Appendicitis occurs when the appendix becomes enlarged or inflamed. It can cause pain in the stomach, abdomen, and sides. Almost anyone can develop appendicitis, but it is more likely to affect people between the ages of 10 and 30. The appendix does not serve any purpose, but if it bursts, it can be fatal. Most people who have appendicitis will eventually have to have surgery to remove the appendix and prevent further problems.
Appendicitis is usually caused by a blockage in the lining of the intestine that leads to infection. As the bacteria spread, the appendix becomes more inflamed and swollen. It can also fill with pus. If it becomes too large, it can rupture and become deadly. Injuries to the abdomen can also lead to appendicitis.
The symptoms of appendicitis can range from mild to severe. Some people confuse the pain with other problems such as stomach cramps or menstrual cramps. The location of the symptoms can also vary. Some symptoms include:
Doctors often diagnose appendicitis based on the patient’s symptoms. They may also do other tests to confirm that the symptoms are caused by appendicitis and not another disorder or condition. Some common tests they perform include:
The only effective treatment for appendicitis is to remove the organ with surgery. Doctors may prescribe antibiotics that help remove the infection before surgery to prevent complications. Doctors may also drain the pus from the appendix before surgery. Laparoscopic surgery is commonly used and only leaves a small scar. It also allows for a faster recovery. If the appendix has ruptured, open surgery may be necessary so the doctor can not only remove the appendix but also clean out the abdominal cavity to remove any infection or pus that may be left inside.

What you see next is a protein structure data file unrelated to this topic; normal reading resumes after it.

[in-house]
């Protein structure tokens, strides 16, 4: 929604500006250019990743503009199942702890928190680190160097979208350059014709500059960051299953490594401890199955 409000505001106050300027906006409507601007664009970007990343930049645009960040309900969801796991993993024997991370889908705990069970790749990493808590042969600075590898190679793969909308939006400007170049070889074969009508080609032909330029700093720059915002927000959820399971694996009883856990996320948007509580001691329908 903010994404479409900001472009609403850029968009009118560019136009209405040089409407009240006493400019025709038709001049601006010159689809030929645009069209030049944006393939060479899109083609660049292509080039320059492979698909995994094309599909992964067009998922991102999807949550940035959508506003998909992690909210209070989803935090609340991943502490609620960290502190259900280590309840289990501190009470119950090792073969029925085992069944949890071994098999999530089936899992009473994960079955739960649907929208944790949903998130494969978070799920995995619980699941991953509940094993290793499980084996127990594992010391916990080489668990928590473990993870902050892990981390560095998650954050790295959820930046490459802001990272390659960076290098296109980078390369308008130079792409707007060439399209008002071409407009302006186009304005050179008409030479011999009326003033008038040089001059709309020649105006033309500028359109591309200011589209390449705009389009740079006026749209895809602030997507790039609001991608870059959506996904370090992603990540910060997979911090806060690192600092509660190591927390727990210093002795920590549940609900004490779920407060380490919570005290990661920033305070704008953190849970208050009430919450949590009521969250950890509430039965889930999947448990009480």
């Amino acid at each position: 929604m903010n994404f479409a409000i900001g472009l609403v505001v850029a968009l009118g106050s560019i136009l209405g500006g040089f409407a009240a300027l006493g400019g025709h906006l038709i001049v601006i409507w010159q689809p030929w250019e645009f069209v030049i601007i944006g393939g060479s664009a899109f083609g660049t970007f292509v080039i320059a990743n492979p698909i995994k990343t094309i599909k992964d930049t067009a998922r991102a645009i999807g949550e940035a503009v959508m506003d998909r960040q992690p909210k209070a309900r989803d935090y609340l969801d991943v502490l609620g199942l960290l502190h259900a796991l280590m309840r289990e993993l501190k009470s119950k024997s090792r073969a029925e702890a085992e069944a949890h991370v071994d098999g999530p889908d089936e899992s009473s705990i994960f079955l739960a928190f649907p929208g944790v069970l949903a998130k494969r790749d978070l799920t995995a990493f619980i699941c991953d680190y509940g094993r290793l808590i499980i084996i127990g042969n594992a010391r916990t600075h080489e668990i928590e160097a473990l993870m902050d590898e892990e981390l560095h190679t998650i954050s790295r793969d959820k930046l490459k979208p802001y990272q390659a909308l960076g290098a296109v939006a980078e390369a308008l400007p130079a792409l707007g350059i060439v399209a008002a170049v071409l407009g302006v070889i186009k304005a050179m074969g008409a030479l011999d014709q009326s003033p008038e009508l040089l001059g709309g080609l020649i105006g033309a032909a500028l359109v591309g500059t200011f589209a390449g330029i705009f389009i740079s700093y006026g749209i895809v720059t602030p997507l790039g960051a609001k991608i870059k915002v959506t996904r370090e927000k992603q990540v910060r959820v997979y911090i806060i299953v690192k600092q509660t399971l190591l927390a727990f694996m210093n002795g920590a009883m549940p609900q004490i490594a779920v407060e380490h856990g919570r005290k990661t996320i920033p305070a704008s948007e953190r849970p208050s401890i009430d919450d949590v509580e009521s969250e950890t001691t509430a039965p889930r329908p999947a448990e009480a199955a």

People who suffer from appendicitis can live normal, healthy lives after treatment. It is important for anyone suffering from the symptoms of appendicitis to seek treatment. If the appendix bursts, it can be fatal. The abdominal cavity can fill with the infection, and that infection can quickly spread to the bloodstream. Once the appendix has been removed, there should be no other problems or complications, and the patient can return to his or her normal daily routine.